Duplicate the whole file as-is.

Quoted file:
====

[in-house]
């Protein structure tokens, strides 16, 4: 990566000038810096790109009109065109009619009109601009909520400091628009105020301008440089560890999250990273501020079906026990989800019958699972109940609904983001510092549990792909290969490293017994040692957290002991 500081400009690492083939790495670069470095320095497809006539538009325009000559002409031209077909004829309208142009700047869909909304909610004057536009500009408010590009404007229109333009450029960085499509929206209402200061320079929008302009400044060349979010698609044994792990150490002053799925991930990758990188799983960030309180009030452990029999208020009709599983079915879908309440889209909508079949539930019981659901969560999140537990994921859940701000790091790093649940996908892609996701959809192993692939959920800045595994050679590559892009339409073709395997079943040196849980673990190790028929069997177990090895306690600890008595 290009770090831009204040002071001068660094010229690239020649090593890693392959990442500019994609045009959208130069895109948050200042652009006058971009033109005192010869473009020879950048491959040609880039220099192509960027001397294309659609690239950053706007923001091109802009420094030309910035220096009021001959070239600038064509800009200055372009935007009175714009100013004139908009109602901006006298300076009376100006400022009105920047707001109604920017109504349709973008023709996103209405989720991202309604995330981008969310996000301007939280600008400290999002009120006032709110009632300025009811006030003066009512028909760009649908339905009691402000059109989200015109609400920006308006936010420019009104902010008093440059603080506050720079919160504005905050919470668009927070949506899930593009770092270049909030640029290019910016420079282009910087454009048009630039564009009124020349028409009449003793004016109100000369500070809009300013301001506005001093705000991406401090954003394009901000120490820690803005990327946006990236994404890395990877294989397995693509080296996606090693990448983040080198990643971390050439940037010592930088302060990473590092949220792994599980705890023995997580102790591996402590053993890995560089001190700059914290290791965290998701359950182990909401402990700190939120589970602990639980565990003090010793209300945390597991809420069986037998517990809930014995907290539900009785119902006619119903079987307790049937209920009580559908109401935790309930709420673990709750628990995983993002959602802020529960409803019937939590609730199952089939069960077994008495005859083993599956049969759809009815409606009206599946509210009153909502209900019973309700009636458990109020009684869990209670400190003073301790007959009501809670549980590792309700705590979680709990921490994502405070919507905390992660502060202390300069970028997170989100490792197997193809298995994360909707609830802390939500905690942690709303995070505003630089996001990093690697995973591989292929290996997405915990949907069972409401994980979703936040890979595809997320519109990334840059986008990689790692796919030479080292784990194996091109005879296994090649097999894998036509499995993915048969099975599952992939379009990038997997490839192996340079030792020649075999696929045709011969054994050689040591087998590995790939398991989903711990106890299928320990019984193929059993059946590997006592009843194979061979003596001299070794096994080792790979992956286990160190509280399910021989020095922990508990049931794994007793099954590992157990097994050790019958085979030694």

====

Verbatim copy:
[in-house]
């Protein structure tokens, strides 16, 4: 990566000038810096790109009109065109009619009109601009909520400091628009105020301008440089560890999250990273501020079906026990989800019958699972109940609904983001510092549990792909290969490293017994040692957290002991 500081400009690492083939790495670069470095320095497809006539538009325009000559002409031209077909004829309208142009700047869909909304909610004057536009500009408010590009404007229109333009450029960085499509929206209402200061320079929008302009400044060349979010698609044994792990150490002053799925991930990758990188799983960030309180009030452990029999208020009709599983079915879908309440889209909508079949539930019981659901969560999140537990994921859940701000790091790093649940996908892609996701959809192993692939959920800045595994050679590559892009339409073709395997079943040196849980673990190790028929069997177990090895306690600890008595 290009770090831009204040002071001068660094010229690239020649090593890693392959990442500019994609045009959208130069895109948050200042652009006058971009033109005192010869473009020879950048491959040609880039220099192509960027001397294309659609690239950053706007923001091109802009420094030309910035220096009021001959070239600038064509800009200055372009935007009175714009100013004139908009109602901006006298300076009376100006400022009105920047707001109604920017109504349709973008023709996103209405989720991202309604995330981008969310996000301007939280600008400290999002009120006032709110009632300025009811006030003066009512028909760009649908339905009691402000059109989200015109609400920006308006936010420019009104902010008093440059603080506050720079919160504005905050919470668009927070949506899930593009770092270049909030640029290019910016420079282009910087454009048009630039564009009124020349028409009449003793004016109100000369500070809009300013301001506005001093705000991406401090954003394009901000120490820690803005990327946006990236994404890395990877294989397995693509080296996606090693990448983040080198990643971390050439940037010592930088302060990473590092949220792994599980705890023995997580102790591996402590053993890995560089001190700059914290290791965290998701359950182990909401402990700190939120589970602990639980565990003090010793209300945390597991809420069986037998517990809930014995907290539900009785119902006619119903079987307790049937209920009580559908109401935790309930709420673990709750628990995983993002959602802020529960409803019937939590609730199952089939069960077994008495005859083993599956049969759809009815409606009206599946509210009153909502209900019973309700009636458990109020009684869990209670400190003073301790007959009501809670549980590792309700705590979680709990921490994502405070919507905390992660502060202390300069970028997170989100490792197997193809298995994360909707609830802390939500905690942690709303995070505003630089996001990093690697995973591989292929290996997405915990949907069972409401994980979703936040890979595809997320519109990334840059986008990689790692796919030479080292784990194996091109005879296994090649097999894998036509499995993915048969099975599952992939379009990038997997490839192996340079030792020649075999696929045709011969054994050689040591087998590995790939398991989903711990106890299928320990019984193929059993059946590997006592009843194979061979003596001299070794096994080792790979992956286990160190509280399910021989020095922990508990049931794994007793099954590992157990097994050790019958085979030694």